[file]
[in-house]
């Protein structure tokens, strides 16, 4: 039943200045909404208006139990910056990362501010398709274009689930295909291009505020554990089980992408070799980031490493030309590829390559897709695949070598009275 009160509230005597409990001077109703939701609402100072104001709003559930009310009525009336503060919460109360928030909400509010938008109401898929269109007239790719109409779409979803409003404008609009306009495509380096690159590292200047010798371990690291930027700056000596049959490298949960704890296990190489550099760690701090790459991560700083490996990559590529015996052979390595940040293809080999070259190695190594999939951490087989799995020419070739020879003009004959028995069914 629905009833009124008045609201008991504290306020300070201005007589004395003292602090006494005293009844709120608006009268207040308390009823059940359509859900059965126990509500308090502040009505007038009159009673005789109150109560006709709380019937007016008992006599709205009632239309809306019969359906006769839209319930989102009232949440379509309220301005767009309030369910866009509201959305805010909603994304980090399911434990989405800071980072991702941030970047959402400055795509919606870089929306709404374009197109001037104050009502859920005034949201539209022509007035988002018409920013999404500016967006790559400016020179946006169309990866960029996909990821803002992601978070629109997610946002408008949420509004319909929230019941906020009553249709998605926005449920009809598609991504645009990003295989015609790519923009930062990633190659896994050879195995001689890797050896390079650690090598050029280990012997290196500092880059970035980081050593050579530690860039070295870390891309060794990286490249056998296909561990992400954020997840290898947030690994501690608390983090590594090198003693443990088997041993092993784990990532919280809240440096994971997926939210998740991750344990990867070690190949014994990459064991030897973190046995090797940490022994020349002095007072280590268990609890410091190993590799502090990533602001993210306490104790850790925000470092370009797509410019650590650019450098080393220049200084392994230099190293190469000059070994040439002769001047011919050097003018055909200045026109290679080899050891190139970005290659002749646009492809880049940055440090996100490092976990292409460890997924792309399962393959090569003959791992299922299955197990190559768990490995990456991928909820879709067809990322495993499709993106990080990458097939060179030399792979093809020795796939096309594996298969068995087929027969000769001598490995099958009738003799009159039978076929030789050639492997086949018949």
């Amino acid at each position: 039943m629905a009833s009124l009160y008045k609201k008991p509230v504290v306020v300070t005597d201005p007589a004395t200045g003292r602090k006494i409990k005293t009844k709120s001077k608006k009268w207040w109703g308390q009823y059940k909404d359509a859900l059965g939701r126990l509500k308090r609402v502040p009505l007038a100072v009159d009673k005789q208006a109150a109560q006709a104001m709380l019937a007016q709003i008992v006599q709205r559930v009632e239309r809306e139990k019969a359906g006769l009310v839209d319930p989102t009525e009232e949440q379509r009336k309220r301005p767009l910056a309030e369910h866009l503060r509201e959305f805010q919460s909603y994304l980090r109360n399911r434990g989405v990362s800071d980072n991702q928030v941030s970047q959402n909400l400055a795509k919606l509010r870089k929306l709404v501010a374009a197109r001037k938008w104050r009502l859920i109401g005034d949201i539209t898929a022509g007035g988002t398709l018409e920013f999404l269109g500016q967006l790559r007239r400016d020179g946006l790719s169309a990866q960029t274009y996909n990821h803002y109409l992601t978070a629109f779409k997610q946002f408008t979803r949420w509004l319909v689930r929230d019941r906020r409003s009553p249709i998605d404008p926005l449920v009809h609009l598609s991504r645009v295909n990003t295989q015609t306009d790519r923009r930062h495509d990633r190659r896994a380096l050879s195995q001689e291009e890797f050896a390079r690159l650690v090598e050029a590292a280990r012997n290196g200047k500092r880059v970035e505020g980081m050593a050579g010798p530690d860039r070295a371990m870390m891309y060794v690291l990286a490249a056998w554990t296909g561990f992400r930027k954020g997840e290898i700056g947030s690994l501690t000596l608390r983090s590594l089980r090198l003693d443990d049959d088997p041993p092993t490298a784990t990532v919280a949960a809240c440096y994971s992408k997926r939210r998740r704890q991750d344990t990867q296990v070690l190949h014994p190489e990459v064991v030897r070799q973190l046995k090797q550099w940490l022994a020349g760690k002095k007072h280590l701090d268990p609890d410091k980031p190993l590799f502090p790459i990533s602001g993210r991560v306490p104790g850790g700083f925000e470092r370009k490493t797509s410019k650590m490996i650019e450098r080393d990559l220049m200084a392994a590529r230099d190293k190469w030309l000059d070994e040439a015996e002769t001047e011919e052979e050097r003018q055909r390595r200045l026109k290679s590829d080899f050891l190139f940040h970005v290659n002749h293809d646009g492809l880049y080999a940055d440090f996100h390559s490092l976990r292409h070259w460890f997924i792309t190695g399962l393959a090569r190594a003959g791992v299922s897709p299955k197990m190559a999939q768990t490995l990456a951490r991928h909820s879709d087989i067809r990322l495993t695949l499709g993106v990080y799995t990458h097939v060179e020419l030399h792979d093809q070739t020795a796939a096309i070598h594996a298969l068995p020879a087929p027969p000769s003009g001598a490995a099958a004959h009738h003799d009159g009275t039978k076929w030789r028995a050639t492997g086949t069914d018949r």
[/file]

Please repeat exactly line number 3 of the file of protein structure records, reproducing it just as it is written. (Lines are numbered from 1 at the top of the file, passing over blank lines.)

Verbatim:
């Amino acid at each position: 039943m629905a009833s009124l009160y008045k609201k008991p509230v504290v306020v300070t005597d201005p007589a004395t200045g003292r602090k006494i409990k005293t009844k709120s001077k608006k009268w207040w109703g308390q009823y059940k909404d359509a859900l059965g939701r126990l509500k308090r609402v502040p009505l007038a100072v009159d009673k005789q208006a109150a109560q006709a104001m709380l019937a007016q709003i008992v006599q709205r559930v009632e239309r809306e139990k019969a359906g006769l009310v839209d319930p989102t009525e009232e949440q379509r009336k309220r301005p767009l910056a309030e369910h866009l503060r509201e959305f805010q919460s909603y994304l980090r109360n399911r434990g989405v990362s800071d980072n991702q928030v941030s970047q959402n909400l400055a795509k919606l509010r870089k929306l709404v501010a374009a197109r001037k938008w104050r009502l859920i109401g005034d949201i539209t898929a022509g007035g988002t398709l018409e920013f999404l269109g500016q967006l790559r007239r400016d020179g946006l790719s169309a990866q960029t274009y996909n990821h803002y109409l992601t978070a629109f779409k997610q946002f408008t979803r949420w509004l319909v689930r929230d019941r906020r409003s009553p249709i998605d404008p926005l449920v009809h609009l598609s991504r645009v295909n990003t295989q015609t306009d790519r923009r930062h495509d990633r190659r896994a380096l050879s195995q001689e291009e890797f050896a390079r690159l650690v090598e050029a590292a280990r012997n290196g200047k500092r880059v970035e505020g980081m050593a050579g010798p530690d860039r070295a371990m870390m891309y060794v690291l990286a490249a056998w554990t296909g561990f992400r930027k954020g997840e290898i700056g947030s690994l501690t000596l608390r983090s590594l089980r090198l003693d443990d049959d088997p041993p092993t490298a784990t990532v919280a949960a809240c440096y994971s992408k997926r939210r998740r704890q991750d344990t990867q296990v070690l190949h014994p190489e990459v064991v030897r070799q973190l046995k090797q550099w940490l022994a020349g760690k002095k007072h280590l701090d268990p609890d410091k980031p190993l590799f502090p790459i990533s602001g993210r991560v306490p104790g850790g700083f925000e470092r370009k490493t797509s410019k650590m490996i650019e450098r080393d990559l220049m200084a392994a590529r230099d190293k190469w030309l000059d070994e040439a015996e002769t001047e011919e052979e050097r003018q055909r390595r200045l026109k290679s590829d080899f050891l190139f940040h970005v290659n002749h293809d646009g492809l880049y080999a940055d440090f996100h390559s490092l976990r292409h070259w460890f997924i792309t190695g399962l393959a090569r190594a003959g791992v299922s897709p299955k197990m190559a999939q768990t490995l990456a951490r991928h909820s879709d087989i067809r990322l495993t695949l499709g993106v990080y799995t990458h097939v060179e020419l030399h792979d093809q070739t020795a796939a096309i070598h594996a298969l068995p020879a087929p027969p000769s003009g001598a490995a099958a004959h009738h003799d009159g009275t039978k076929w030789r028995a050639t492997g086949t069914d018949r």